Carmel Unified School District

Team pHFine Scale

By Will Bans

team with Sam Farr  
The team meeting Representative Farr
 
A group of Carmel students has made waves from the Pacific Ocean to the Atlantic.

The group, Team pHFine Scale, accepted an invitation to showcase its professional, international competition-tested ocean sensor at the launch of the bipartisan Congressional Prize Caucus on Oct. 6 in Washington D.C.

 

Carmel High seniors Jack Maughan, Benek Robertson, Ethan Miller and Ethan Kurteff — also members of the CHS robotics team — will make the trip.

 
“This is a terrific opportunity for the team to discuss and highlight their stories, ideas and technologies with policymakers, key congressional staff and the D.C. innovation community,” said Lisa Walder, the team’s project manager and Maughan’s mother.


UNDERDOG STORY
 
When Maughan was a sophomore, he heard about a special competition: The Wendy Schmitt Ocean Health XPrize. The international challenge sought the most accurate and affordable way to measure ocean acidification with breakthrough ocean pH sensors.
 
And it had two million-dollar purses.
 
Maughan used all his savings to pay the entry fee and compiled the team.
 
When the work was underway, no other XPrize participant faced more than the CHS teens: They balanced a heavy academic workload, extracurricular activities and part-time work while building the sensor, creatively finding solutions with each step.
 
And, unlike the other participants, they weren’t getting paid to build the sensor.
 
“We went into the first competition with the resin on the outside of our sensor not completely dry,” Maughan said. “We spent months and months of late weekend nights trying to get the thing working correctly. In the last month there were plenty of all-nighters spent in the final rush.”
 
Team pHFine Scale succeeded at the trials held at the Monterey Bay Aquarium Research Institute in Moss Landing. Out of 77 groups, Team pHFine Scale was one of only 14 to qualify for the next phase in Seattle.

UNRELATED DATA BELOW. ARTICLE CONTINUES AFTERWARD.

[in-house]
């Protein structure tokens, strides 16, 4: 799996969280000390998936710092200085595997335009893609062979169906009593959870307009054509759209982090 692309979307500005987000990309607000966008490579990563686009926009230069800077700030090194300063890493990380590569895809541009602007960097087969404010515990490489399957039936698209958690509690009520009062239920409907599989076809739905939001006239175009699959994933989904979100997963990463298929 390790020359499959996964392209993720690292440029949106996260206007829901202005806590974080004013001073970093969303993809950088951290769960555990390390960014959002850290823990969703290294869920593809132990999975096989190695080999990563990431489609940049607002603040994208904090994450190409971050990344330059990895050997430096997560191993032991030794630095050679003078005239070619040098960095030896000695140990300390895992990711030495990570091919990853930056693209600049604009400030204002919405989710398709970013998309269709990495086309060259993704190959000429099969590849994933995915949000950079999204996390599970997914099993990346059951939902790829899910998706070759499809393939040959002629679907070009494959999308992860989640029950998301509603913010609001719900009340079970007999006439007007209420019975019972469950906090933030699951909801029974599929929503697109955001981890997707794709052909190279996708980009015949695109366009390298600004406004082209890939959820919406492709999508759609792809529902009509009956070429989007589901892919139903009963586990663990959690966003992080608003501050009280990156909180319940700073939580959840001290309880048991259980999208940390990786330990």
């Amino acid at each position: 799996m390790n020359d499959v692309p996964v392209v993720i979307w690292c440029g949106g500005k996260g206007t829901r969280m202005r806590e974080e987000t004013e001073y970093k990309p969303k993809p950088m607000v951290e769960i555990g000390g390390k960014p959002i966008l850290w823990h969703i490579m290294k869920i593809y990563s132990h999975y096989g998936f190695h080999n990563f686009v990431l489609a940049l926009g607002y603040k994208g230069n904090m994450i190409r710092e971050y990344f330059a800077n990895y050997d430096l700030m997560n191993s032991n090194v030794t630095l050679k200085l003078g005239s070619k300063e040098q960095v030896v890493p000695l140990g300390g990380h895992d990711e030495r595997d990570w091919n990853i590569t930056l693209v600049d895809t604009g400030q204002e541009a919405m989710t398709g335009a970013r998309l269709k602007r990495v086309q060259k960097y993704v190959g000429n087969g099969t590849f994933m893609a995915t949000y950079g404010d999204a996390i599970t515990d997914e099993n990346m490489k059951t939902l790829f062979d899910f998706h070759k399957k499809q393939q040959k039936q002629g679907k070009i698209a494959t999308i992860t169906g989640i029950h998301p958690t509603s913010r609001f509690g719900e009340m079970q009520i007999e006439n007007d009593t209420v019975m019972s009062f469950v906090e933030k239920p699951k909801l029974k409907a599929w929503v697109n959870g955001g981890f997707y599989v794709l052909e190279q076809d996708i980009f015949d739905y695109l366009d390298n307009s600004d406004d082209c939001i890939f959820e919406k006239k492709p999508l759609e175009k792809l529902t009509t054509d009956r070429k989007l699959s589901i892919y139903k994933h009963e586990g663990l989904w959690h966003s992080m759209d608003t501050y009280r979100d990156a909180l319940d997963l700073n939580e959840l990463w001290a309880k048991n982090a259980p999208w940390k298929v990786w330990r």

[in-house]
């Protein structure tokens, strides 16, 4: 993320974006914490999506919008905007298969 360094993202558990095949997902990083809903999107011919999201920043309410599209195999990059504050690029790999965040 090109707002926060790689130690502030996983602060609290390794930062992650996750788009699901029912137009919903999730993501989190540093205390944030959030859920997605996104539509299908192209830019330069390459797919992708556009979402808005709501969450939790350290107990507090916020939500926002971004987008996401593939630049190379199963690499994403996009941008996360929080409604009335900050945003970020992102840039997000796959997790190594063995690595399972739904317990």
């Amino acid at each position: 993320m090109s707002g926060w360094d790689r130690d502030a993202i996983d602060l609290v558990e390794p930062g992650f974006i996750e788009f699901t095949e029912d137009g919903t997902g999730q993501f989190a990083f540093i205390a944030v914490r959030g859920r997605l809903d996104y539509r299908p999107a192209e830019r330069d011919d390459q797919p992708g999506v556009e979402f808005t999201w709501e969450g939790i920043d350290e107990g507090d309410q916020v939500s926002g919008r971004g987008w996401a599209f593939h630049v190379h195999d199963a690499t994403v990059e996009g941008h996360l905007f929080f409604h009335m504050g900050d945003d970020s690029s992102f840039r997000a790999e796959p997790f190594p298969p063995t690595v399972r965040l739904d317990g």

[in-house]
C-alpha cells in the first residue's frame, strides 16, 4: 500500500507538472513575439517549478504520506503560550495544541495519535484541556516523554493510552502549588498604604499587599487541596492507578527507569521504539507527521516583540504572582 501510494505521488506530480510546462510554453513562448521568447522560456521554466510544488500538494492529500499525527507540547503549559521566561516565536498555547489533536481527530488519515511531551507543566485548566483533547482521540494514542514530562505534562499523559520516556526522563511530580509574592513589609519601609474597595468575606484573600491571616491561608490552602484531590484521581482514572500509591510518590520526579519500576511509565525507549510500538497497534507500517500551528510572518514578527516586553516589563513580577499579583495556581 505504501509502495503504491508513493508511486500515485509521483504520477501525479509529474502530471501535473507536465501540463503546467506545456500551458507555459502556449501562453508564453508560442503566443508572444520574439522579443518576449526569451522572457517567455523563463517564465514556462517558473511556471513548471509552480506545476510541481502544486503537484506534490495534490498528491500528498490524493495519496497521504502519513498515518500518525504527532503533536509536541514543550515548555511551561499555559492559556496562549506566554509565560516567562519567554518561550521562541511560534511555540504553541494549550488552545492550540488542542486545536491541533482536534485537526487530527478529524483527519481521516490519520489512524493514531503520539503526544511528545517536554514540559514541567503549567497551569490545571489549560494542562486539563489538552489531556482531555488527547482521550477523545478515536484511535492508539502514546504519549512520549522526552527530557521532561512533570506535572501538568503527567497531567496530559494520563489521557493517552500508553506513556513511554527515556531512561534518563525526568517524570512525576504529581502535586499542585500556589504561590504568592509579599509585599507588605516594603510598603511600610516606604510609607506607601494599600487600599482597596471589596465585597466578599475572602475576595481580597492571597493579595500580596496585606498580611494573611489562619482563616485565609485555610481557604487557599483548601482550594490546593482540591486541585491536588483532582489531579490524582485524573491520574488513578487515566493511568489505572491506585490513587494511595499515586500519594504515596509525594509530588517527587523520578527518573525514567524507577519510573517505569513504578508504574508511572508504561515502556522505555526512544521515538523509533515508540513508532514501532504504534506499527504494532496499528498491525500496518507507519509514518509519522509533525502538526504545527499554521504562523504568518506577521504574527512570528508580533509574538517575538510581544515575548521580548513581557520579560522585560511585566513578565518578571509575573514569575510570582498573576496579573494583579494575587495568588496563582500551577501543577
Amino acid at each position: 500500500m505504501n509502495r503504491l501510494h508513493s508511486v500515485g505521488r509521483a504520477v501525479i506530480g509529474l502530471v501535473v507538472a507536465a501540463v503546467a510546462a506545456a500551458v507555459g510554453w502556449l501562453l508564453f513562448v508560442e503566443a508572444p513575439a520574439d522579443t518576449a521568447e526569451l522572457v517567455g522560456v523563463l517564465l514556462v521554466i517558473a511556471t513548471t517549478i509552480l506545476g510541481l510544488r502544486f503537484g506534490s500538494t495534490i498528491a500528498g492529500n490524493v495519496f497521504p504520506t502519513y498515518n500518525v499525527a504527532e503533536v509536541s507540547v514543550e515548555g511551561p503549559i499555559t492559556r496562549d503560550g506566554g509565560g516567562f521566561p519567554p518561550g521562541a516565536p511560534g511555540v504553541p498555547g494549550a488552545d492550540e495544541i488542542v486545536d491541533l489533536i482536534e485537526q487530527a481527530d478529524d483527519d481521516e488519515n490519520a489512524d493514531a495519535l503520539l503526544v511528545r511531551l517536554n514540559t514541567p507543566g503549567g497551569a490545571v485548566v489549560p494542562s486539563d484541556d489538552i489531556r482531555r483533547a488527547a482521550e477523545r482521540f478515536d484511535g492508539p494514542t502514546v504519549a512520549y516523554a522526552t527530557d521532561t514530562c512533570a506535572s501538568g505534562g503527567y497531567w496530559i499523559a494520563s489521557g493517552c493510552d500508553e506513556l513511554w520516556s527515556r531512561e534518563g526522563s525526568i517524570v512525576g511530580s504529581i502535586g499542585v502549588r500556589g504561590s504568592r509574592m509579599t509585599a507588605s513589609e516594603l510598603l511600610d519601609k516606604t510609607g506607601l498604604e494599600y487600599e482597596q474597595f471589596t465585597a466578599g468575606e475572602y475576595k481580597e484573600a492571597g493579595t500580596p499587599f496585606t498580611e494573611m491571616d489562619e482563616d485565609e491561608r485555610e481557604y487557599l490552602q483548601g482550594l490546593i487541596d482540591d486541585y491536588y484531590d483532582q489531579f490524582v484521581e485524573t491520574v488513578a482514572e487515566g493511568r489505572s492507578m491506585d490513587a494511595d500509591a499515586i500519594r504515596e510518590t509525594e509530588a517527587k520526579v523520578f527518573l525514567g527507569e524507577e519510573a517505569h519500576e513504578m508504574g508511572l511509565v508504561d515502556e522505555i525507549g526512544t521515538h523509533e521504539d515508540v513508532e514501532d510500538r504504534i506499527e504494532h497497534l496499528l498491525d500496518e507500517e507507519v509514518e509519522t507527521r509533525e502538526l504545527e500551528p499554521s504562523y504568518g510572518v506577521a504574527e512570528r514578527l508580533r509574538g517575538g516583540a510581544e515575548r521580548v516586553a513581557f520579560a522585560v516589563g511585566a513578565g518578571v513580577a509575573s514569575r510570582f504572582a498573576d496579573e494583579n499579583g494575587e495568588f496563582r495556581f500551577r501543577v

At the Seattle Aquarium, they were up against international experts in the field and, again, their sensor performed strongly. But it did not deliver a complete data set and they fell short of the prize.
 
The Washington D.C. invitation, however, is quite the consolation.
 
“They showed perseverance and ingenuity by quickly developed a working ocean pH sensor,” said Matt Huelsenbeck, the prize manager for XPrize, which invited the team to Washington D.C.
 
 
MEASURING A PROBLEM

The problem of ocean acidification happens when increased carbon dioxide in the atmosphere results in more acidic water, and the seawater’s pH level drops.

“Building our sensor made us all realize how serious the problem of ocean acidification really is,” Kurteff said. “It’s important to quantify environmental issues like this, and we made it our mission to create a device that could provide the scientific data necessary to convince people of the gravity of human impact on the environment.”

 
Team pHFine Scale hopes to market the sensor as an inexpensive, accurate tool to help solve such a significant problem in the world’s oceans.
 
“In certain aspects of the competition pHFine Scale’s device was even able to outperform some leading research institutions, surprising some of the expert validators,” Huelsenbeck said. “They are true innovators with a can-do spirit and a bright future ahead of them.”
 
STEM Matters
 
Each member is preparing for a future in STEM (science, technology, engineering and mathematics).
 
Maughan serves as the team’s technical lead; Kurteff oversees the sensor’s calibration to get accurate data; Robertson manages the sensor’s packaging to keep the interior electronics safe underwater; Maughan’s sister, Caroline, led marketing and fundraising until she graduated from CHS in 2014 and then their younger sister, Bridgett, filled in; and Miller joined later to head the team’s product development in the hopes of selling the sensor.
 
The team built the sensor in Maughan’s garage and used their background knowledge gained from their own research, the robotics club and CHS teachers such as Paul McFarlin (robotics club), Tom Clifford (computer science) and Michael Guardino (chemistry).

Team pHFine Scale “is an inspiration,” Guardino said. “They engineered a practical solution to a scientific problem and should be recognized for their hard work.”

 
And the team wants to promote STEM for others as well.
 
“We want to convince young people to put themselves out there, to take risks in business and STEM,” Kurteff said. “Even you don’t make it at first, you’ll gain more than you could imagine.”
 
Added Miller: “D.C. will help us get the message out, the message of youth in STEM. We feel like STEM needs fresh minds right now.”
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